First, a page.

At the end of the process, we compared the percentage of correct answers and the scores of each group to determine which training produced the best practical results, as an expression of the acquisition of surgical skills. At the conclusion of the study, students were asked to complete a questionnaire about the quality of the teaching methods used and comment on which method they would choose as the best approach for teaching and learning.

Categorical data were described as absolute and relative frequencies, and quantitative data (scores), as mean and standard deviation. In independent groups, we used the chi-square test with Yates' continuity correction to compare proportions and the Mann–Whitney U test to compare scores. In matched groups, the McNemar chi-square test was used to compare proportions, and the Wilcoxon t-test, to compare scores. Data were analyzed using the SPSS 7.0 software (SPSS Inc, Chicago, IL, USA).

The multimedia software program was developed using Macromedia Flash MX 2004 (Adobe Systems Inc., San Jose, CA, USA) [18], based on vector animations, text and audio, with a total duration of 1 minute and 25 seconds. When the program is run, the audio narration begins, pausing automatically when the program is interrupted. Students were able to navigate freely, returning or fast-forwarding content as desired.


A total of 50 students, 29 men (58%) and 21 women (42%), took part in the study. Of these, 25 were allocated to the printed text group and 25 to the CAL group. All students completed a multiple choice pre-test which confirmed total ignorance of the rhomboid flap technique. Performance at the training stations is reported below, with comparisons between the printed-text and CAL groups and comparison of the performance of the printed text group before and after exposure to the CAL software.

The mean raw score of all 10 checklist items was 4.08±4.0 for the printed text group vs. 7.72±2.05 for the CAL group (p<0.002), as shown in figure 5 and table 1. The average proportion of correct responses was superior in the CAL group for all items. The items that showed the greatest differences were CK_01 (flap orientation), with 48% vs. 96% (p = 0.001), CK_07 (flap position), with 36% vs. 72% (p = 0.023), and CK_09 (major sutures held first), with 32% vs. 80% (p = 0.002), as shown in Figure 6 and Table 1.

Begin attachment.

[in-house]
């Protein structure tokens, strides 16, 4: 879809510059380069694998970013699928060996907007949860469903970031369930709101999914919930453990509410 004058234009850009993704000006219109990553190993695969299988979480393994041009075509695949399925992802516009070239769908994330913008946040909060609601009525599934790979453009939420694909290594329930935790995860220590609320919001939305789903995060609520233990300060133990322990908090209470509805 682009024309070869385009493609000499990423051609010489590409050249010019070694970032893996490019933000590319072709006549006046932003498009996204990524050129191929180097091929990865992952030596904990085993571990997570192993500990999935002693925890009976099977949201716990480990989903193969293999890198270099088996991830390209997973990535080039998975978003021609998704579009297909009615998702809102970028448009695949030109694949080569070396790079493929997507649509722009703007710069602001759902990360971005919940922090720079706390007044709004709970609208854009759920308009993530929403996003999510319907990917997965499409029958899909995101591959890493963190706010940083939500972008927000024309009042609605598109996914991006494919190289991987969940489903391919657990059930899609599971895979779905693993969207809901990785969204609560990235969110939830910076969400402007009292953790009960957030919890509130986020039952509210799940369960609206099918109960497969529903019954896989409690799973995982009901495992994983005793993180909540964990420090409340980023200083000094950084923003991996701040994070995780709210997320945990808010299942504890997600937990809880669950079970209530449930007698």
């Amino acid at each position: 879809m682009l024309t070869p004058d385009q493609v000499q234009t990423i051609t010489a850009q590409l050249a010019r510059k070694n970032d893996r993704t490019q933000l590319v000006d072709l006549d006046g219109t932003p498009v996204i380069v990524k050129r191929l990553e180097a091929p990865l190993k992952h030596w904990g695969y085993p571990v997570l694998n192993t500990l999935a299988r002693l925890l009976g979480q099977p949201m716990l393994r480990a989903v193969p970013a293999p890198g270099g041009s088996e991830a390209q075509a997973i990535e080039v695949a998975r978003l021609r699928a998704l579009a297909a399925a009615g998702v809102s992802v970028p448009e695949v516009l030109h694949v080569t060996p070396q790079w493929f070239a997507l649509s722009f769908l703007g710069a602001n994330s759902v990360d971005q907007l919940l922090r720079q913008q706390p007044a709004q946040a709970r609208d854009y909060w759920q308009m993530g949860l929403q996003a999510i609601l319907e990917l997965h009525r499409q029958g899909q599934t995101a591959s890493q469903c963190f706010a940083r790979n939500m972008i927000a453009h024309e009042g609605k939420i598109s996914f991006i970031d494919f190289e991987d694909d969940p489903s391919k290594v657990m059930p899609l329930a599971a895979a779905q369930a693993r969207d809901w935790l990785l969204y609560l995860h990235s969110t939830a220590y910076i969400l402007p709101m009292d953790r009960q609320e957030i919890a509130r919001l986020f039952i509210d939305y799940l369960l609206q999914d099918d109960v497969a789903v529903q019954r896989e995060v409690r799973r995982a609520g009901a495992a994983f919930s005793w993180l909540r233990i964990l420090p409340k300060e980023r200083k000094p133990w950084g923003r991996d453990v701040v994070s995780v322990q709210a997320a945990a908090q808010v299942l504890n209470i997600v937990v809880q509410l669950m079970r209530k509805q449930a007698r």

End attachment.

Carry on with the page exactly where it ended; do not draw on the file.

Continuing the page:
Figure 5. Average post-test, Checklist and Global Assessment final score.

p: statistical significance calculated by the Mann-Whitney U; PT_T Mean = Mean post-test sum of items (p<0.001); Ckl_T = Mean sum of checklist items (p<0.002); Avg_T = Mean sum of overall assessment items (p<0.017).

Figure 6. Correct response percentages for each checklist item.

CKL = Check List. * p<0.05 (chi-square test with Yates' correction).

Table 1 presents the mean sum score of nine items of gross overall global assessment, which was 22.68±10.53 vs. 29.48±9.40 (p = 0.017). The items that showed the greatest differences were AVG_05 (knowledge of the procedure), with 2.36±1.58 vs. 3.40±1.41 (p = 0.013), AVG_08 (overall performance), with 2.12±1.27 vs. 3.04±1.43 (p = 0.026), and AVG_09 (final product quality), with 2.12±1.33 vs. 3.08±1.32 (p = 0.016).

The mean post-test sum score of five items was 3.32±0.99 vs. 4.44±0.58 (p<0.001), as shown in Table 1. The single item with the highest difference was about which region of the flap design should be incised first (PT_03), with a 44% vs. 92% correct answer rate (p = 0.001).

After baseline evaluation, the printed text group was exposed to the software and reevaluated for acquired knowledge and performance. Improvement in overall performance for each item was observed in the second evaluation, as shown in Table 2.

Table 2. Evaluation of the printed text group before and after CAL exposure.

All 50 students (100%) elected the software as the best method of teaching and would recommend its use to a friend if requested. They also reported a willingness to pay for the application if it were made available for download, even if the cost was twice that of the printed version.

When asked about the ability to safely perform a rhomboid flap without help from a teacher, 10 students (20%) said they would need only the printed text, 32 (64%) would need software and eight (16%) felt unable to perform the procedure alone, regardless of the supporting material.